WASHINGTON, D.C. — In a Senate Armed Services Committee hearing on the United States Cyber Command’s fiscal year 2019 budget, U.S. Sen. Martin Heinrich (D-N.M.) raised concerns about the lack of a national cyber deterrence strategy to prevent future Russian attempts to interfere in U.S. elections.
In the hearing, National Security Agency (NSA) Director Admiral Michael Rogers told Heinrich that the Trump Administration’s response to Russia’s continued use of bots and trolls has not been sufficient enough to change Russia’s behavior. Admiral Rogers expressed frustration with the lack of an effective doctrine to help deter cyber-attacks before they happen.
During Heinrich’s questioning, Admiral Michael Rogers was also unable to provide a reason why a cyber-deterrence plan has not yet been developed even though it has been directed as part of the FY 2018 National Defense Authorization Act and prior legislation.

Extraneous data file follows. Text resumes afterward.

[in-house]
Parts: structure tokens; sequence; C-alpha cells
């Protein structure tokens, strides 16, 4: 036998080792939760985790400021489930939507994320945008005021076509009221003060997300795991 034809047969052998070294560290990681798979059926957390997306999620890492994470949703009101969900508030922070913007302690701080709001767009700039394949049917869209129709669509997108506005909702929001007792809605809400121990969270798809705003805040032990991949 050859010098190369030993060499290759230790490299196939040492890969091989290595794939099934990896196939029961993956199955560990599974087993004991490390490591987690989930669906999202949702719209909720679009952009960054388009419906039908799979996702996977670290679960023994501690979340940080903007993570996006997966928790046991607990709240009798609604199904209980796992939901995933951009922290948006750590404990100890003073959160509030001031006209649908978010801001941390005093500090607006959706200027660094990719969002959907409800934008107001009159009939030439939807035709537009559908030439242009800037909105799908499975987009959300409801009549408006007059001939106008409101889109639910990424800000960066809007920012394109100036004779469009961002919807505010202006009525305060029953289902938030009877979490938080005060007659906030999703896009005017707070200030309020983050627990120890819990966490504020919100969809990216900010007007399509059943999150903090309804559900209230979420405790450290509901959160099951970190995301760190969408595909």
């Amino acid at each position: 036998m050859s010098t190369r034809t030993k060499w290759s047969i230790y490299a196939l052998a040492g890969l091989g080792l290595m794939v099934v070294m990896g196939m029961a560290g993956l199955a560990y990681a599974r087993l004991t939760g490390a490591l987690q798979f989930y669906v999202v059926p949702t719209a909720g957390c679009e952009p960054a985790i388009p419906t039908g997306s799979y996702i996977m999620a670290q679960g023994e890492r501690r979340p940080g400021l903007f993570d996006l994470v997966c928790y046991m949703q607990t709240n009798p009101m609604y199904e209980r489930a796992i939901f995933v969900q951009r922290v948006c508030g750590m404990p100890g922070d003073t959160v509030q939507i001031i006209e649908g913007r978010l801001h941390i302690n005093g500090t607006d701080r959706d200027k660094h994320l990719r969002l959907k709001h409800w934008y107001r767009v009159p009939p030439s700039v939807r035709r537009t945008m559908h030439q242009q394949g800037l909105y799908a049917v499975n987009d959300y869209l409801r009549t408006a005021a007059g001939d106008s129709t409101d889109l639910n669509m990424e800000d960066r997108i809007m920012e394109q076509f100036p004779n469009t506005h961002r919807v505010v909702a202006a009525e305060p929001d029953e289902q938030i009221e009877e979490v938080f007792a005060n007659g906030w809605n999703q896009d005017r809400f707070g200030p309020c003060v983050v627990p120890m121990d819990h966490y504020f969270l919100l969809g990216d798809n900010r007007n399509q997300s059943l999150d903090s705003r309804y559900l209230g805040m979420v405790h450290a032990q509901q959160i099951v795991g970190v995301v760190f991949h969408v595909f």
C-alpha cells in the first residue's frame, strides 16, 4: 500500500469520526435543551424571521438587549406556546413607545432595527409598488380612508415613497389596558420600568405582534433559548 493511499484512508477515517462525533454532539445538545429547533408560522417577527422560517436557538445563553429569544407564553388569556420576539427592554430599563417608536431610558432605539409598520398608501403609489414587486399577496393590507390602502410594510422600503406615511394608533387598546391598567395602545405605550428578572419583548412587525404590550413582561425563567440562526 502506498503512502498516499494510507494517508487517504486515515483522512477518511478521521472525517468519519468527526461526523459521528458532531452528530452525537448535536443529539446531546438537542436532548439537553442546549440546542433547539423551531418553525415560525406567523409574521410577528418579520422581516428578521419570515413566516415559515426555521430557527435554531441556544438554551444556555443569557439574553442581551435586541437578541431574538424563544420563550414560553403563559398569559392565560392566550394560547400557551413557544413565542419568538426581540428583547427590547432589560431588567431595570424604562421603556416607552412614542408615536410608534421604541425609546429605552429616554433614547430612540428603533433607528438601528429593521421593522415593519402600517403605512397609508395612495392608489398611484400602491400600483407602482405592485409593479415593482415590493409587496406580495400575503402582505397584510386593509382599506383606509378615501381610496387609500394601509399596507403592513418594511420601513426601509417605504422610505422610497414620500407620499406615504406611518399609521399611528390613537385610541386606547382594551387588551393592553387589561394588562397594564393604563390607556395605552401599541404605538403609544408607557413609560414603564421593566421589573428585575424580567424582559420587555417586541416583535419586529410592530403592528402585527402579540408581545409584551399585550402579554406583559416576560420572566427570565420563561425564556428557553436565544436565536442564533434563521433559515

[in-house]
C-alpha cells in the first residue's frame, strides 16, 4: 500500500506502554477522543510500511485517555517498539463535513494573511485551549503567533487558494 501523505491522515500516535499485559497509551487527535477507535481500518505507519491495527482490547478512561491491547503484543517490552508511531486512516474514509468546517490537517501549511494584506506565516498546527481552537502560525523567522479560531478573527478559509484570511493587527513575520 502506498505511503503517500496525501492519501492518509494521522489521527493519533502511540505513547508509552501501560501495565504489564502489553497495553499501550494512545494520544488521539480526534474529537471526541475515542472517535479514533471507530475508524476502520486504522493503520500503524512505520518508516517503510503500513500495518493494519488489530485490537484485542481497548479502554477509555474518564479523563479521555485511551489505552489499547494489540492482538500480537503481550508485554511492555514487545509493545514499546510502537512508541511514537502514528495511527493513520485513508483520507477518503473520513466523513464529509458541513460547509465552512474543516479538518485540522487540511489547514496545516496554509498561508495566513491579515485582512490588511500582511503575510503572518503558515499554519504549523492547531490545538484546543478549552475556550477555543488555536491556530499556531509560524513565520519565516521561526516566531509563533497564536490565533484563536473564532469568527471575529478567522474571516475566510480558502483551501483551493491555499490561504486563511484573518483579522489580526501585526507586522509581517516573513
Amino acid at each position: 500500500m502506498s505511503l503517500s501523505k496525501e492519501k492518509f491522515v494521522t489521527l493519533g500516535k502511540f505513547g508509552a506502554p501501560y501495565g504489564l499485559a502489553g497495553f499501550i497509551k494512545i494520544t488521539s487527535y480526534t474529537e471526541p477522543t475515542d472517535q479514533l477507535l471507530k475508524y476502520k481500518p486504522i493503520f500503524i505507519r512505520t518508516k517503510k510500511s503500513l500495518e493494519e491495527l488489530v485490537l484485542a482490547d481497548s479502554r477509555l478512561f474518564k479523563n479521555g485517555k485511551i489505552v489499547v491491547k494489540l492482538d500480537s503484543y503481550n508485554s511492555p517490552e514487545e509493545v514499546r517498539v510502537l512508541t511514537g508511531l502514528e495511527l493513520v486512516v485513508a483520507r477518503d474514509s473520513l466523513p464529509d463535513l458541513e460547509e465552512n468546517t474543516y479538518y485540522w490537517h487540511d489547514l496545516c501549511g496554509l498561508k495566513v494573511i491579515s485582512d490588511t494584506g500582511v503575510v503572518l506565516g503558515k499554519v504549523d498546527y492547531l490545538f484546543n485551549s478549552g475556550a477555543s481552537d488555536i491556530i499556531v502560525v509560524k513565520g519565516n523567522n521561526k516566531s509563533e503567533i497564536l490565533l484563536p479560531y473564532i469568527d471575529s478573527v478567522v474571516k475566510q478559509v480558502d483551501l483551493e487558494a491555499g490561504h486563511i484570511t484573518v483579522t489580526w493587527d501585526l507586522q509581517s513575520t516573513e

Heinrich has long been concerned about the vulnerabilities of cyber-attacks and has led bipartisan efforts to strengthen election cybersecurity in America and protect against foreign threats. He recently introduced the Secure Elections Act to improve and modernize protections for our voting systems, registration data, and ballots to prevent theft, manipulation, and malicious computer hacking.